Local Sites in the Book: Ocean/beach essays are prevalent in my book. As such I’ve contacted the bakery in Cannon Beach, OR to see if they will accept a copy and possibly sell them. Through this research I have landed an ARC read with a reviewer at the Cannon Beach Bookstore, which could lead to her writing a review in the Daily Astorian Newspaper.
Other Businesses: Doctor and dentist offices, bed and breakfasts, and any other establishment where customers loiter or have to wait are fair game (Airports, bus stations, etc.).
I’m interested in how this will play out. But I never dreamed that within 10 days of its release, copies of my book will be in ten states and six countries.
This is a small sampling of alternate marketing venues for your book. Many others exist, which means there is more work to do. I’m off to explore those, because this book is gonna be hot. Just ask my mom.
What other ideas or markets have you considered or found successful in marketing your book?
Dean is giving away one copy of his book And Then I Smiled to a U.S. or Canada resident who leaves a comment on this post before midnight Mountain Time Tuesday, February 25th. The winner will be posted here on Wednesday, Feb. 26th.
Dean is a freelance writer and professional member of Northern Colorado
Writers. His work has appeared in Chicken Soup for the Soul: Parenthood, TROUT magazine, Torrid Literature Journal and other literary magazines. His essays won three separate contests at www.midlifecollage.com. For 26 years, Miller has kept the skies safe as an air traffic controller for the FAA In his spare time, he enjoys fly
fishing and volunteers for the veteran’s support group Project Healing Waters
Fly Fishing. He lives in Colorado with his wife and their two dogs, Bear and Snickers.
For more information about Dean and his writing, please visit his website and blog. He can also be found on Facebook and Twitter.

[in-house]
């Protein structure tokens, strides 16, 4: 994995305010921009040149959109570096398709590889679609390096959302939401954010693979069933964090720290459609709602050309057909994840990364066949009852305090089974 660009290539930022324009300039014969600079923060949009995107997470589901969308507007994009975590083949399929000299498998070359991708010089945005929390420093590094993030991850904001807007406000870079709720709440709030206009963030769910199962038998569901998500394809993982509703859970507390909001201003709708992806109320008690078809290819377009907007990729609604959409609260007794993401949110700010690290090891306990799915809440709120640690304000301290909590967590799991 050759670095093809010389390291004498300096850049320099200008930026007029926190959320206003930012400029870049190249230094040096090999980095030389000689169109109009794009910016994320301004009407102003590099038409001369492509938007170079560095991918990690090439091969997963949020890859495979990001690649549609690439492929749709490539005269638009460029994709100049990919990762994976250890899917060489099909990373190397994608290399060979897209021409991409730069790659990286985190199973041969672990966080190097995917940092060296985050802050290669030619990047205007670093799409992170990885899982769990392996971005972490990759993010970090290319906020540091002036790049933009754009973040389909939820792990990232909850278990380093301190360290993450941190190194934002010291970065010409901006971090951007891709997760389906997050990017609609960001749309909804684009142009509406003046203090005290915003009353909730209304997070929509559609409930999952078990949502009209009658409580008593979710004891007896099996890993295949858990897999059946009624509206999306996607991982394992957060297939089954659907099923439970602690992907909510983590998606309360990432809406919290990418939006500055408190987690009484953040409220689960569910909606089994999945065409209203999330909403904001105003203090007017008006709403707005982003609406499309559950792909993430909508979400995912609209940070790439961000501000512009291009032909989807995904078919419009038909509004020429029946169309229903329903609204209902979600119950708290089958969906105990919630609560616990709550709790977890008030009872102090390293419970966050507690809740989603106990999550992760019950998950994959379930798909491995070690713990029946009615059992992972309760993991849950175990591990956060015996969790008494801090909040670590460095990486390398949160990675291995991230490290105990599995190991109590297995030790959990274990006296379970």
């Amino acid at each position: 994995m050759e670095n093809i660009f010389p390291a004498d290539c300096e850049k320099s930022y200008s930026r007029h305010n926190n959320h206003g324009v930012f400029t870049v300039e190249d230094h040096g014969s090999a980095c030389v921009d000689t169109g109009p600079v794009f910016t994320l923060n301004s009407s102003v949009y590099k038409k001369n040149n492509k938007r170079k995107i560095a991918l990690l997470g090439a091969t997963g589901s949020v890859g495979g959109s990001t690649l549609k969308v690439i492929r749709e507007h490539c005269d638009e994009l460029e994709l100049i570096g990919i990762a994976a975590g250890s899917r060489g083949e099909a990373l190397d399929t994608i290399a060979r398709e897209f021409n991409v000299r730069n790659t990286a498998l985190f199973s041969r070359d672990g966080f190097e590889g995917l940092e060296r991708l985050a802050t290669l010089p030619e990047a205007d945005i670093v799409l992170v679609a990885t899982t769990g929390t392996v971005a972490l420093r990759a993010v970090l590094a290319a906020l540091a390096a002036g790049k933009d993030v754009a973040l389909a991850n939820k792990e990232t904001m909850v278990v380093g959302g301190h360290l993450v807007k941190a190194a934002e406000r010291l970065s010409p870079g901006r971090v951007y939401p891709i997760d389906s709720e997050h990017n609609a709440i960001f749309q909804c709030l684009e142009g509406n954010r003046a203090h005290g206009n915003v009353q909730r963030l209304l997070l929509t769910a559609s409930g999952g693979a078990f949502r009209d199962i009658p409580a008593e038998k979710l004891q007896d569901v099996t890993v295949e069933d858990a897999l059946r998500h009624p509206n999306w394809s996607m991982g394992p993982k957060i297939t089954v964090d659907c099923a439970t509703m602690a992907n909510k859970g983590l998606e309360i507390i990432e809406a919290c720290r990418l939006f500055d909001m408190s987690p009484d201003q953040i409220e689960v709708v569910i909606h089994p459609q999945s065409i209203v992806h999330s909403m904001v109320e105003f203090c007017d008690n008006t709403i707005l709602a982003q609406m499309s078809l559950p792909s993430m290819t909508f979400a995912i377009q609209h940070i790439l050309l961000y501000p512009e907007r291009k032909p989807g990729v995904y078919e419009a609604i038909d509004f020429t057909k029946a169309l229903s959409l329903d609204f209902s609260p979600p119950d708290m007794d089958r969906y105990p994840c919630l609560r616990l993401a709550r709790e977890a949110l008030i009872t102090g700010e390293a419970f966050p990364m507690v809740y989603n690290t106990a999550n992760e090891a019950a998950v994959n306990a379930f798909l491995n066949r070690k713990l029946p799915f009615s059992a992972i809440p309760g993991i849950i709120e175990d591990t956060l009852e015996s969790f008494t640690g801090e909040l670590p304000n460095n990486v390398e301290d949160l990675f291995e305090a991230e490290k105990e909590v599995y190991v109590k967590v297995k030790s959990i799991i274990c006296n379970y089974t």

This is his first book.
I wasn't near a computer to promote most of the excellent posts at the RMFW Blog last week, so here are the links, just in case you missed something great.
Monday, February 17th. Pam Nowak, the new RMFW president, talked about writerly organizations and critique groups in Being in Community With Other Writers. Pam writes historical romance set in the American West.
Tuesday, February 18th. Everything you've ever wanted to know about writing a mystery and were afraid to ask is in Engineering a Mystery by Beth Groundwater. Beth writes the Claire Hanover gift basket designer series and the Rocky Mountain Outdoor Adventure series featuring white water river ranger Mandy Tanner.
Friday, February 21st. The question we all ask over and over, When is "done" done? is tackled by Sean Curley. The revision and self-editing process can turn into the neverending story, so take a look at Sean's plan for getting the job "done."
Next week is going to be pretty cool, too. Regular contributors Katriena Knights and Julie Kazimer will be joined by our newest monthly blogger Liesa Malik and guest bloggers Warren Hammond and Yvonne Montgomery.
You can subscribe to the RMFW blog posts via email. Just go to the main blog page and scroll down the right sidebar until you see the box to enter your email address.